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Pain and Violence

June 1, 2009

When I first started nursing in the 80’s you really didn’t hear too much about pain assessment and management. It wasn’t until 2000 when Joint Commission on Accreditation of Health care Organizations issued pain standards as criteria for accreditation of hospitals. In 2001 JCAHO began scoring this standard as part of its survey. Nurses and Healthcare professionals were then all being educated on the importance of pain management.
There are not always clear distinctions among the different types of pain. Even though there is several ways to categorize pain. Acute pain has a recent onset. It is usually self limiting. Chronic Pain may be intermittent or continuous. The pain lasts more than six months. Referred pain is described as pain felt in another site other than the site of the injury. Then there is phantom pain. This is pain that a patient thinks he/she feels in an extremity that has been amputated.
When dealing with a patient who could be a victim of violence. You need to keep an open mind and observe the patient and listen. For a patient may have chronic pain due to the violence that was inflected on them, but they may not want to tell you. The patient may present as depressed, withdrawn with low self esteem.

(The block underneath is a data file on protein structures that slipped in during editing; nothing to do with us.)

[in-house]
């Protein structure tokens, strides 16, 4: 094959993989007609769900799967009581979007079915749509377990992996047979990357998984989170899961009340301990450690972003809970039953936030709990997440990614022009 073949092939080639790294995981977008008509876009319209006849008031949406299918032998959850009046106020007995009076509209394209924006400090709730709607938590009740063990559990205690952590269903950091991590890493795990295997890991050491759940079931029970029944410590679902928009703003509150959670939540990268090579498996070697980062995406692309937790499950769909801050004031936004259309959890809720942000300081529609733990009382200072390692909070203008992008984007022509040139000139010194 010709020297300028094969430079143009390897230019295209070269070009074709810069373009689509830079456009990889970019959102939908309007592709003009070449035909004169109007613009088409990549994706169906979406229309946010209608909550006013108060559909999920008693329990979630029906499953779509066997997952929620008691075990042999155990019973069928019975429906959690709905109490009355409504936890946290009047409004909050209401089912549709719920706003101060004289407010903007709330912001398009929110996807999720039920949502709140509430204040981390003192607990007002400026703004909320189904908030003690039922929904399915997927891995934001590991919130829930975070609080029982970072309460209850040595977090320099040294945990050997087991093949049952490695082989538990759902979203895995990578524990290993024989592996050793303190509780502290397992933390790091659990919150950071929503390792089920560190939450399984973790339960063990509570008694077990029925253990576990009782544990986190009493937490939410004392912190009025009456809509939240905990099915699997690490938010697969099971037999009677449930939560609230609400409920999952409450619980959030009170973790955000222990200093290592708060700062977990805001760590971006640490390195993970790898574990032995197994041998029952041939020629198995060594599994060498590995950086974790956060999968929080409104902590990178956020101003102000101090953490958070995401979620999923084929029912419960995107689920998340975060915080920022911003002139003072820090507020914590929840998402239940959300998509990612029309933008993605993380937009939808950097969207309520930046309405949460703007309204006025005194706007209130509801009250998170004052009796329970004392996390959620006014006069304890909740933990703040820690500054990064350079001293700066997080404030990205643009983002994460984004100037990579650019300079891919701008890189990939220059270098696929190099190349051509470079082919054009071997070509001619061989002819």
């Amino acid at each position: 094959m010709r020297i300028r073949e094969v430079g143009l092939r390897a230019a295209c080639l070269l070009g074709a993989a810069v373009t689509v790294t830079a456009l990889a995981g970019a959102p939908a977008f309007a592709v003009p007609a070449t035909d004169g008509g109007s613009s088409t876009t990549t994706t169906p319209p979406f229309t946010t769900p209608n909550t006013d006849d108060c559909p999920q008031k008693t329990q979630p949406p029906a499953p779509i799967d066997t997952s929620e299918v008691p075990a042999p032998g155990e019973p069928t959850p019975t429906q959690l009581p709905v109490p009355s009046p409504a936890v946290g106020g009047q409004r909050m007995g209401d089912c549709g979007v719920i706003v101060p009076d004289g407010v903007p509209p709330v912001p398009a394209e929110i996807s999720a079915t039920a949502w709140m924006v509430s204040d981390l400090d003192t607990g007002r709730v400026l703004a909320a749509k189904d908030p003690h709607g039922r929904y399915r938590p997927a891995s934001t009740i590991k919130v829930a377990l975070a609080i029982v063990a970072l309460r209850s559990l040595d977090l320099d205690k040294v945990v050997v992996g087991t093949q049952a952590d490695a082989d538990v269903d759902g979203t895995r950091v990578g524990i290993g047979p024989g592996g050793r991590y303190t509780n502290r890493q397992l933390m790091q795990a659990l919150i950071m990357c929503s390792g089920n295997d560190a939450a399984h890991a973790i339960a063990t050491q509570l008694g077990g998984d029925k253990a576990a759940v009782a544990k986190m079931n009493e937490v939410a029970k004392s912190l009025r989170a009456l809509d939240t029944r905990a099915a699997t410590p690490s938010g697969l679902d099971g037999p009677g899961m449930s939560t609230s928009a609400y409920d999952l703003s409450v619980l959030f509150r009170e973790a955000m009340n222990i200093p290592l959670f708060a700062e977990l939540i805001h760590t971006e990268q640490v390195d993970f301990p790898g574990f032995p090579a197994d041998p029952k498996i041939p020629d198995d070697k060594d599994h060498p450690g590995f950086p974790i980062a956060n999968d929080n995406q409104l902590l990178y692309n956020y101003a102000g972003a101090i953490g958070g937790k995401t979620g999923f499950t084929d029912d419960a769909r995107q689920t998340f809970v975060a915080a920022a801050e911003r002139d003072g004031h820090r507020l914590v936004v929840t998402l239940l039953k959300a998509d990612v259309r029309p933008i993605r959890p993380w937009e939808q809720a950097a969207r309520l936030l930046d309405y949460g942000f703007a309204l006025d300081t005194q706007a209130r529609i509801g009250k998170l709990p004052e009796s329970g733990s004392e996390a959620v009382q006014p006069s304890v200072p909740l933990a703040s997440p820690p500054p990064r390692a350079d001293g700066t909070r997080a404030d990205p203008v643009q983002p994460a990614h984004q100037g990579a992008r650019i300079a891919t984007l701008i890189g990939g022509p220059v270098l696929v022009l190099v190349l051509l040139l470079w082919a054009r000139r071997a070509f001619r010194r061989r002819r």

This is where not only education regarding pain comes into play but also education regarding women who may have been a victim of violence. Violence, torture, different cultures, their beliefs and rituals these are topics I feel have grown in recognition as pain management has. Though we need to realize how these are all integrated and could affect our patients. Education due to our changing society is so important to our Healthcare and law enforcement professionals. Even thought I feel we have come a long way regarding the education of pain management we have a long way to go regarding education of violence.

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Violence against women